Ethernet is always the preferred option over Wi-Fi as it offers a more stable connection and generally provides better performance than the other methods of connecting to your home network.
This involves running an ethernet cable from your router or network switch into the ethernet port found on your PC’s motherboard.
Despite sounding straight forward enough, sometimes it is very inconvenient, or even impossible, to run the cable, particularly when you may have multiple floors and walls in the way.
If you are unable to connect your gaming PC over Ethernet, you’ll have to use a wireless alternative.
- USB Wi-Fi dongle
USB Wi-Fi dongles are incredibly simple to use. All you need to do is plug it into an available USB port on your PC and the operating system will take care of the drivers.
Despite being incredibly cheap to purchase, USB dongles can be bit and miss in regards to performance. You’ll need to make sure the dongle you buy is rated for speeds that your router can support.
Don’t go buying the cheapest dongle you can find and pair it with a high-end router; match the two as best as you can.
In my opinion, USB Wi-Fi dongles are suitable for temporary use, but if longer-term Wi-Fi access is needed on your gaming PC, I would recommend investing in a PCIe Wi-Fi card instead.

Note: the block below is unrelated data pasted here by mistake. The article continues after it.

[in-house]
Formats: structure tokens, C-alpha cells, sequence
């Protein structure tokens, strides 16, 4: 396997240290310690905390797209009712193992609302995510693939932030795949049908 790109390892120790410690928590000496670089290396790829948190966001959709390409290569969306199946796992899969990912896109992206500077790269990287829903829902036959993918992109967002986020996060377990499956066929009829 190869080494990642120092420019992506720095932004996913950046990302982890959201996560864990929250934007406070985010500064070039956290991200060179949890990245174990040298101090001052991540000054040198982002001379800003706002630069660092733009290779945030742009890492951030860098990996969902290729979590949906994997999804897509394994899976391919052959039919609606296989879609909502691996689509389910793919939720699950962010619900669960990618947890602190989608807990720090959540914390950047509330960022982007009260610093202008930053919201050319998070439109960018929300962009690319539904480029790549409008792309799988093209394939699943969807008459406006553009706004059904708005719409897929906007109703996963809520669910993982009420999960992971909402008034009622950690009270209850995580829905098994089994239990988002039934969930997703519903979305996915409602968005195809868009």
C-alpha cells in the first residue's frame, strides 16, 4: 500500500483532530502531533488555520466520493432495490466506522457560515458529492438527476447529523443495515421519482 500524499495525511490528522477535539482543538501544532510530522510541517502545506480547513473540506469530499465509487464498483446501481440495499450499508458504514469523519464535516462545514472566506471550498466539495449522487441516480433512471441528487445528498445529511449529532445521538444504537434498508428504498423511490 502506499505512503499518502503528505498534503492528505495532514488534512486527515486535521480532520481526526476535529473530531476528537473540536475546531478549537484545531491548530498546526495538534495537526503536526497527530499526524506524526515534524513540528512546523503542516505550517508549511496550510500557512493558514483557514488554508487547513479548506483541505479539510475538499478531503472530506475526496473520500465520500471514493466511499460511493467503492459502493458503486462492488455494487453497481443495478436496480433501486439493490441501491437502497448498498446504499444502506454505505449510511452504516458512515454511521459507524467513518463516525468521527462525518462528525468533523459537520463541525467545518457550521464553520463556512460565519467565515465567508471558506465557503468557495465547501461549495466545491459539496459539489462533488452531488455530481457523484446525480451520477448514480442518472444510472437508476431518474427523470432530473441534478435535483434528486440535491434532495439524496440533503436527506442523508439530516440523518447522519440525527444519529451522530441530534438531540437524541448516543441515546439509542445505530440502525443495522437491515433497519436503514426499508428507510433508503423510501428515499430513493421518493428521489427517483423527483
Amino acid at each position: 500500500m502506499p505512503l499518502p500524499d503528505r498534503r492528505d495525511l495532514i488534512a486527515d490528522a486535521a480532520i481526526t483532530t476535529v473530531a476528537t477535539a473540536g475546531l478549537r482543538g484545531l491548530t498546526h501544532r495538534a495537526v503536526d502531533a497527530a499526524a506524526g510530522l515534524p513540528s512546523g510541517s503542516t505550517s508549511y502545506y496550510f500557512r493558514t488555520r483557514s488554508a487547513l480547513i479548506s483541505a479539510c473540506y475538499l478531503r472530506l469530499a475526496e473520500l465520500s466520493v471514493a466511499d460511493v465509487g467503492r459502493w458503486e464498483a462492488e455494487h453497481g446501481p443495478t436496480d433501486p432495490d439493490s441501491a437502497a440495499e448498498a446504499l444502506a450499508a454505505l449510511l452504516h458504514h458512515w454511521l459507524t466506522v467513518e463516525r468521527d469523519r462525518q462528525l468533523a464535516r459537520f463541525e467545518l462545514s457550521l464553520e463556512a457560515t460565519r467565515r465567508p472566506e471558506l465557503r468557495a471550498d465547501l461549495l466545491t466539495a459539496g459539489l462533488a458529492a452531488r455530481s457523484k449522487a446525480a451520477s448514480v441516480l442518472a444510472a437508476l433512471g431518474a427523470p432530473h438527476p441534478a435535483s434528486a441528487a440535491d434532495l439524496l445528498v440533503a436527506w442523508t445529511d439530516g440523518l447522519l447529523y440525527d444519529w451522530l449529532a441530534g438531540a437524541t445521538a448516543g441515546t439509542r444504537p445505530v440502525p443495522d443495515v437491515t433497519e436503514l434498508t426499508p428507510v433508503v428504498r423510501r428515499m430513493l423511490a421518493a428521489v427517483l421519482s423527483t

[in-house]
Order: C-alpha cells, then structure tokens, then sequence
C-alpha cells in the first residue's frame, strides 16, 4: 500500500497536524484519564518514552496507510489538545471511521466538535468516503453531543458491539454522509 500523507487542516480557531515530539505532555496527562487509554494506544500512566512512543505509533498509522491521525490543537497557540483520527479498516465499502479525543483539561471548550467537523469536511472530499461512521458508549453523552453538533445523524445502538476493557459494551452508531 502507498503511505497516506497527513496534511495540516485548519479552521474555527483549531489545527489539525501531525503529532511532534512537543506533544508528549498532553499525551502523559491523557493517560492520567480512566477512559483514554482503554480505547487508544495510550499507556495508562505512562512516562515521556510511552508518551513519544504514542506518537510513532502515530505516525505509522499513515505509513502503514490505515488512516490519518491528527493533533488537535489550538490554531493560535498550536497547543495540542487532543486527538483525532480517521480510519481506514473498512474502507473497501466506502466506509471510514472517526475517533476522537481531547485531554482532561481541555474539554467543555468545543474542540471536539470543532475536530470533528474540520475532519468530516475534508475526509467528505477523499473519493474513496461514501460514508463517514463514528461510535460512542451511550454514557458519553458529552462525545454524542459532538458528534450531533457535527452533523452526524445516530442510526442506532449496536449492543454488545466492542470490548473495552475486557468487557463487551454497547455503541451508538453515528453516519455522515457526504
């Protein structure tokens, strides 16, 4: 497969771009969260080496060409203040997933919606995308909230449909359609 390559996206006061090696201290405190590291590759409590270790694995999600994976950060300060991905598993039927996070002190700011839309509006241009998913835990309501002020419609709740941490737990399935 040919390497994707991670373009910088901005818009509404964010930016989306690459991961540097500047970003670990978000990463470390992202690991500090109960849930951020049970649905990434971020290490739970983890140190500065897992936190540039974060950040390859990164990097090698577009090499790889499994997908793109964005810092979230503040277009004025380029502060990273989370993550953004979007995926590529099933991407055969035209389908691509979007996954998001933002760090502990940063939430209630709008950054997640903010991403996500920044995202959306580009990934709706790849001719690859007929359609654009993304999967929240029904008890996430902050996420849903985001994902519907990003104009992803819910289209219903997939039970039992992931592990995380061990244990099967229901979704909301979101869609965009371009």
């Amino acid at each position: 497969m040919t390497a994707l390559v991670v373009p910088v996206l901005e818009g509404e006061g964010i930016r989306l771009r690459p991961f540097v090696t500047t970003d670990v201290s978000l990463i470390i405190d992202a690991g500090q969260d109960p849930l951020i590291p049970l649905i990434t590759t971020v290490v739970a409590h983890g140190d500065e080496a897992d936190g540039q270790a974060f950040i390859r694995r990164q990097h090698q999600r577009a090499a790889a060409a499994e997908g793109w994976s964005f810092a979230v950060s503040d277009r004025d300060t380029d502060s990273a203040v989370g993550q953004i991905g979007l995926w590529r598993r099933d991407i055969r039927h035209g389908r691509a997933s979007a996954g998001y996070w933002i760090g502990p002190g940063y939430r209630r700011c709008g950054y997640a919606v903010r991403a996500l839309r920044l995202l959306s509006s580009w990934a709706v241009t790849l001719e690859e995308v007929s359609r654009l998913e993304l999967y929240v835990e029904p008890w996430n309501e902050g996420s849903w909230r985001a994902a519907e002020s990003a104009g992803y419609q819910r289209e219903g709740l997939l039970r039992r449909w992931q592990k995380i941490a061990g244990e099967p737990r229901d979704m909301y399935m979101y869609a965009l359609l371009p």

Generally speaking, they offer better performance and lower latency compared to a USB dongle.
- Motherboard with built-in Wi-Fi
If you are planning on upgrading your gaming PC anyway, you may want to consider a motherboard that has built-in Wi-Fi.
Some may come with external antennas that connect to the back of the motherboard and allow you to adjust the position of them, whereas others will be static and can’t be moved.
Having adjustable antennas is the preferred option as they allow you to point them in the direction of your router, and may be more suitable if the space behind your PC is limited; you can point the antenna upwards or downwards to allow the PC to sit closer to a wall, for example.
If you aren’t planning on upgrading your PC, don’t bother with replacing the motherboard just to add Wi-Fi capabilities to your gaming PC. Using a Wi-Fi card or USB dongle is much easier and cheaper whilst still delivering a very similar result.
Is a Wi-Fi card absolutely necessary for a gaming PC? No. But would I recommend one? Yes.
Even if you are connecting your gaming PC over ethernet, having a dedicated Wi-Fi card as part of your system can make an excellent backup method that offers better performance and lower latency compared to the basic USB Wi-Fi dongles.
If you are looking for a Wi-Fi card for your own PC, here are some recommendations.